The video accompanying this article is the trailer for the full game.

22 comments

Stardock Releases Gamer's Bill of Rights at PAX

August 29, 2008 -

Gamer-friendly PC publisher Stardock (Sins of a Solar Empire) has released what it is terming the "Gamer’s Bill of Rights" at PAX.

The company calls the document:

...a statement of principles that it hopes will encourage the PC game industry to adopt standards that are more supportive of PC gamers. The document contains 10 specific “rights” that video game enthusiasts can expect from Stardock as an independent developer and publisher that it hopes that other publishers will embrace...

 

the objective of the Gamer’s Bill of Rights is to increase the confidence of consumers of the quality of PC games which in turn will lead to more sales and a better gaming experience.

Of the Bill of Rights, Stardock CEO Brad Wardell commented:

As an industry, we need to begin setting some basic, common sense standards that reward PC gamers for purchasing our games. The console market effectively already has something like this in that its games have to go through the platform maker such as Nintendo, Microsoft, or Sony. But on the PC, publishers can release games that are scarcely completed, poorly supported, and full of intrusive copy protection and then be stuck on it.

Chris Taylor, CEO and founder of Gas Powered Games, expressed support for the Bill of Rights, which Stardock enumerates as:

  • Gamers shall have the right to return games that don’t work with their computers for a full refund.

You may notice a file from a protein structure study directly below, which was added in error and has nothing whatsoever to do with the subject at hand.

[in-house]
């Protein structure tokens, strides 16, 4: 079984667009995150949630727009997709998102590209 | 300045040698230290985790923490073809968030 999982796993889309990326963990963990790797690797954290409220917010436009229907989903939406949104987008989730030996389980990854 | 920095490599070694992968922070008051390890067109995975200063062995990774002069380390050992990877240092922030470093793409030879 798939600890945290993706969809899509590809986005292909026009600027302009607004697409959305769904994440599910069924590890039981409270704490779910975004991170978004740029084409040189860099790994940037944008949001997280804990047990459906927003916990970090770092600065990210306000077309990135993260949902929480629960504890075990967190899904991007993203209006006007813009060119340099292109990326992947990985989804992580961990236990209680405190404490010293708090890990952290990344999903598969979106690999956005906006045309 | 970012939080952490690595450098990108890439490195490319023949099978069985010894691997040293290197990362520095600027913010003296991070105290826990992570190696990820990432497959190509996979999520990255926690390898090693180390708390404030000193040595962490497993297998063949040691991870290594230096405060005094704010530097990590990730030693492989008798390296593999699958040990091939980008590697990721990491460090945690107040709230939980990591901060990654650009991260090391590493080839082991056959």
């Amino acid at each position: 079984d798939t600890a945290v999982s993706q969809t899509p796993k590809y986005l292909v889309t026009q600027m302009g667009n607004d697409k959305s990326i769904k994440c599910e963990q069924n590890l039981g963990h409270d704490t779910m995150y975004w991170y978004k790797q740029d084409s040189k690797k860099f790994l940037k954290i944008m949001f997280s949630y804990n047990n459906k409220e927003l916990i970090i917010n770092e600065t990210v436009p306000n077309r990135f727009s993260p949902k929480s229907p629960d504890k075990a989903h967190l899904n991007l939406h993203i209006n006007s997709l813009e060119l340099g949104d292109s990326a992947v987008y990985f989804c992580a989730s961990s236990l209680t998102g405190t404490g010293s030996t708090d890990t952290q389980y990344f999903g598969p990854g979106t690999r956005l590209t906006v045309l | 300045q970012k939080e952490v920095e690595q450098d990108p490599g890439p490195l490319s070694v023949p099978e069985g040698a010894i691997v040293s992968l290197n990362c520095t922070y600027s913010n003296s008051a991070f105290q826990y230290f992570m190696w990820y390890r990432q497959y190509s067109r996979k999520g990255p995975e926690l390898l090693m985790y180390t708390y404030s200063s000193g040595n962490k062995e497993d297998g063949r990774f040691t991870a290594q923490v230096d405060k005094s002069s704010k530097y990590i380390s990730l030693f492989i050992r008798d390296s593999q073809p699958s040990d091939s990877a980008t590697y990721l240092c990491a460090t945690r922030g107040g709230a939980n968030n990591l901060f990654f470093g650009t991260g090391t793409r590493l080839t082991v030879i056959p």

• Gamers shall have the right to demand that games be released in a finished state.
  • Gamers shall have the right to expect meaningful updates after a game’s release.
  • Gamers shall have the right to demand that download managers and updaters not force themselves to run or be forced to load in order to play a game.
  • Gamers shall have the right to expect that the minimum requirements for a game will mean that the game will play adequately on that computer.
  • Gamers shall have the right to expect that games won’t install hidden drivers or other potentially harmful software without their consent.
  • Gamers shall have the right to re-download the latest versions of the games they own at any time.
  • Gamers shall have the right to not be treated as potential criminals by developers or publishers.
  • Gamers shall have the right to demand that a single-player game not force them to be connected to the Internet every time they wish to play.
  • Gamers shall have the right that games which are installed to the hard drive shall not require a CD/DVD to remain in the drive to play.